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B & C 8 amp alternator with EarthX ETX104, Problem Help


Long title I know. I have a problem that I can not figure out. I only have 8 hours on the airplane now and the first 5 were without any issues in regards to the alternator and battery. Here is what has happened in the last 3 hours.
I was gone for a month and did not fly the airplane for around 8 weeks. This is a hand prop Lycoming 0-320, I am just using the battery to run GPS, com, transponder and a few EI gauges. The EarthX ETX104 is a light weight back up battery at 1.4 pounds that I was told would work for this application.

The problem started in the 5th flight hour after I returned from Alaska and the aircraft had sat. I was flying along and it trip the 2 amp breaker, this is the one that is related to the overvoltage crowbar protection. I tried to reset it with in flight but is would not. I landed and looked everything over and start the aircraft again and the charging system seemed to be working again so I took off. In about the same amount of time it took to trip the 2 am breaker it did it again so I went back and landed and called it a day. I hooked the battery up to an approved charger (the one EarthX recommends) and charged it overnight. I went a flew it the next day and it seemed to be working fine and then I heard a pop in my helmet/headset and looked at the EI volt meter and it had a red overvoltage light blink and it showed 8.5 volts and I thought this is weird. I turned the master off flew back to the field and landed. Once on the ground I checked to see if it was charging and nothing. No breaker popped so I figured the voltage regulator failed after talking to B&C tech support. I ordered a new voltage regulator and looked all my wiring over and can not find any problem. I installed the new regulator and went flying today thinking I have fixed the problem. I would say at about the same amount of time into the flight the voltage regulator shut down (low voltage light came on) and I noticed it had stopped charging. I did not have a circuit breaker pop so I turned off my alternator field switch and flew around for another 1/2 hour then I turned the switch back on and it showed I was charging normal again. I decided to turn the switch back off until I figure it out so I don't blow up another regulator. I did turn down the voltage regulator from 14.4 to 13.8 based on a discussion I had with B&C tech support when I installed the second voltage regulator.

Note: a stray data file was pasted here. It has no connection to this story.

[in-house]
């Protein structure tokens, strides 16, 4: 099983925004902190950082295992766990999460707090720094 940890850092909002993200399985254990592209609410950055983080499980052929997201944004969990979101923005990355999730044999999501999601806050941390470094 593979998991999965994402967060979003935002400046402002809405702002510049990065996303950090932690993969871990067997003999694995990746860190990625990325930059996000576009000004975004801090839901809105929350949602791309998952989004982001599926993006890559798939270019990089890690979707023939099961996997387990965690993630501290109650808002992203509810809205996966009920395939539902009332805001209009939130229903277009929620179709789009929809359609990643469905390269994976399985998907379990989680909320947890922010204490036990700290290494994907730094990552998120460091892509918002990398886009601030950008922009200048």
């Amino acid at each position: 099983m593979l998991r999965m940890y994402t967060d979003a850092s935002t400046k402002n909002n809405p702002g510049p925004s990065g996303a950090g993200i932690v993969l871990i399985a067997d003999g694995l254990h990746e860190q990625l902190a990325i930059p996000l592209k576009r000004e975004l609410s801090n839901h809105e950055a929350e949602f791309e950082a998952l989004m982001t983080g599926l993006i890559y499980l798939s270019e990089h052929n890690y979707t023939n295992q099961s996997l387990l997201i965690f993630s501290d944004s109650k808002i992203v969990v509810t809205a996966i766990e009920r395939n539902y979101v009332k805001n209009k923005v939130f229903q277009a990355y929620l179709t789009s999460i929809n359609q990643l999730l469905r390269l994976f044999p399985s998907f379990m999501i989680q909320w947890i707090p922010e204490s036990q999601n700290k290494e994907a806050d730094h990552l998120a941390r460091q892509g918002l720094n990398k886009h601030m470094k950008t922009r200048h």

Here is what I am thinking to try next, take the EarthX battery out and try a PC-680 battery instead.

Is anyone else running this set-up (little EarthX battery) with the over voltage protection that B&C sells with the 8mp alternator kit.

Thanks, Greg
So, double checking this. You had the B&C low voltage light on, but the 2 amp breaker did NOT pop, correct?

The first 2 times the 2 amp breaker did pop and the low voltage light came on. Today after replacing the voltage regulator the 2 amp breaker did not pop but the low voltage light came on.
Sd8 alternator?
i just put the same setup in a Pitts, (earthx, B&c with overvoltage) haven’t run it yet but will follow this closely.
i know they recently revised their overvoltage/regulator unit, assuming that’s what you’re running?



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I run the B & C 8 amp vacuum pad alternator with an EarthX (and handprop).

The EarthX will soak up a huge amount of amps when charging, but at least in my application, it will simply lower the voltage as it runs out of available amps to charge. I have yet to trip the 2Amp breaker on the overvoltage protection crowbar circuit, but can manually trip it and break the charging circuit. Are you sure the crowbar circuit is wired correctly? It took me a bit to fully understand what was going on when I initially installed it as the wiring was a bit goofy.

Somewhat related, I noticed the regulator gets warm-to-hot when at its upper range of amperage. I fab'd up a heat sink which helped in that area:


Edit: FWIW, I run an entire D180 glass dash, Trig radio and ADSB transponder, and charge my tablet (MFD) without any issues on this little B&C alternator without having to fallback to the EarthX. I set the charge rate at 14.3ish volts with no problems.


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Yes I followed that diagram and yes the set-up that motosix has is the one I have. Attached the regulator to .050 aluminum for heat sink, I felt the regulator as soon as it stopped charging today and it was barely warm.

Curious if you run this small battery or the larger earthX. I run the larger

Note in the diagram that the 2Amp breaker trips at 16volts. I am curious how you are getting to that voltage?

You have the diode installed correctly in the crowbar circuit, yes?
The first 2 times the 2 amp breaker did pop and the low voltage light came on. Today after replacing the voltage regulator the 2 amp breaker did not pop but the low voltage light came on.